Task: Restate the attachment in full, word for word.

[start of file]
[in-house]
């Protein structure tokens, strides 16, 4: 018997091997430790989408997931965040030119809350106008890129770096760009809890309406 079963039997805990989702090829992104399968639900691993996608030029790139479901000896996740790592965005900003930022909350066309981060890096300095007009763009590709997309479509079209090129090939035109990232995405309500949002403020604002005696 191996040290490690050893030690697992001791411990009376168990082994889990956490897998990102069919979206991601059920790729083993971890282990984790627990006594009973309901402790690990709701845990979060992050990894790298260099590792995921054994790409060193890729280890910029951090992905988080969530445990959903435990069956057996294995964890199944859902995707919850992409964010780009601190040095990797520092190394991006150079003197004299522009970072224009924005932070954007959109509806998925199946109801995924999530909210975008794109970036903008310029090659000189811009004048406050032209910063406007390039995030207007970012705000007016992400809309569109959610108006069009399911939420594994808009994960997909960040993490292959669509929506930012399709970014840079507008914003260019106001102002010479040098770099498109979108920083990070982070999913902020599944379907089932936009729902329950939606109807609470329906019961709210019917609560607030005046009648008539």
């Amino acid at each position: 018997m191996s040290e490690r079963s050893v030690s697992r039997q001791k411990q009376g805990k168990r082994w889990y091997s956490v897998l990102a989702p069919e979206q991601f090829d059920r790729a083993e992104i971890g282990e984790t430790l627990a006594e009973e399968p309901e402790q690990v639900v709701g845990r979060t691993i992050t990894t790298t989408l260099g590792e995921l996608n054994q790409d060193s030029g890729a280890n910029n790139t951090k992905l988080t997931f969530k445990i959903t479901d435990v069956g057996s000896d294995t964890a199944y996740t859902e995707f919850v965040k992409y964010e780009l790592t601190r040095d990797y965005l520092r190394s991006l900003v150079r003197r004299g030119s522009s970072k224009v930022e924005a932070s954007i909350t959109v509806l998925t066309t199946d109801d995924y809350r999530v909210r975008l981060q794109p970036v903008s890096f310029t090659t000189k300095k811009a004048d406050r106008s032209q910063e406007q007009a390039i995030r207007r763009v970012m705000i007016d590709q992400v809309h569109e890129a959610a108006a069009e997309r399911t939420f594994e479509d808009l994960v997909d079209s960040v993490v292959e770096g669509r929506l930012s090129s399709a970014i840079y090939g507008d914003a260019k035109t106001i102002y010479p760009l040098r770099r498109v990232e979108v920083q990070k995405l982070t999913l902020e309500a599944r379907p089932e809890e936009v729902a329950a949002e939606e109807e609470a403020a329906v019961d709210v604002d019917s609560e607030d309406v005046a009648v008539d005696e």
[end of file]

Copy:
[in-house]
């Protein structure tokens, strides 16, 4: 018997091997430790989408997931965040030119809350106008890129770096760009809890309406 079963039997805990989702090829992104399968639900691993996608030029790139479901000896996740790592965005900003930022909350066309981060890096300095007009763009590709997309479509079209090129090939035109990232995405309500949002403020604002005696 191996040290490690050893030690697992001791411990009376168990082994889990956490897998990102069919979206991601059920790729083993971890282990984790627990006594009973309901402790690990709701845990979060992050990894790298260099590792995921054994790409060193890729280890910029951090992905988080969530445990959903435990069956057996294995964890199944859902995707919850992409964010780009601190040095990797520092190394991006150079003197004299522009970072224009924005932070954007959109509806998925199946109801995924999530909210975008794109970036903008310029090659000189811009004048406050032209910063406007390039995030207007970012705000007016992400809309569109959610108006069009399911939420594994808009994960997909960040993490292959669509929506930012399709970014840079507008914003260019106001102002010479040098770099498109979108920083990070982070999913902020599944379907089932936009729902329950939606109807609470329906019961709210019917609560607030005046009648008539």
């Amino acid at each position: 018997m191996s040290e490690r079963s050893v030690s697992r039997q001791k411990q009376g805990k168990r082994w889990y091997s956490v897998l990102a989702p069919e979206q991601f090829d059920r790729a083993e992104i971890g282990e984790t430790l627990a006594e009973e399968p309901e402790q690990v639900v709701g845990r979060t691993i992050t990894t790298t989408l260099g590792e995921l996608n054994q790409d060193s030029g890729a280890n910029n790139t951090k992905l988080t997931f969530k445990i959903t479901d435990v069956g057996s000896d294995t964890a199944y996740t859902e995707f919850v965040k992409y964010e780009l790592t601190r040095d990797y965005l520092r190394s991006l900003v150079r003197r004299g030119s522009s970072k224009v930022e924005a932070s954007i909350t959109v509806l998925t066309t199946d109801d995924y809350r999530v909210r975008l981060q794109p970036v903008s890096f310029t090659t000189k300095k811009a004048d406050r106008s032209q910063e406007q007009a390039i995030r207007r763009v970012m705000i007016d590709q992400v809309h569109e890129a959610a108006a069009e997309r399911t939420f594994e479509d808009l994960v997909d079209s960040v993490v292959e770096g669509r929506l930012s090129s399709a970014i840079y090939g507008d914003a260019k035109t106001i102002y010479p760009l040098r770099r498109v990232e979108v920083q990070k995405l982070t999913l902020e309500a599944r379907p089932e809890e936009v729902a329950a949002e939606e109807e609470a403020a329906v019961d709210v604002d019917s609560e607030d309406v005046a009648v008539d005696e």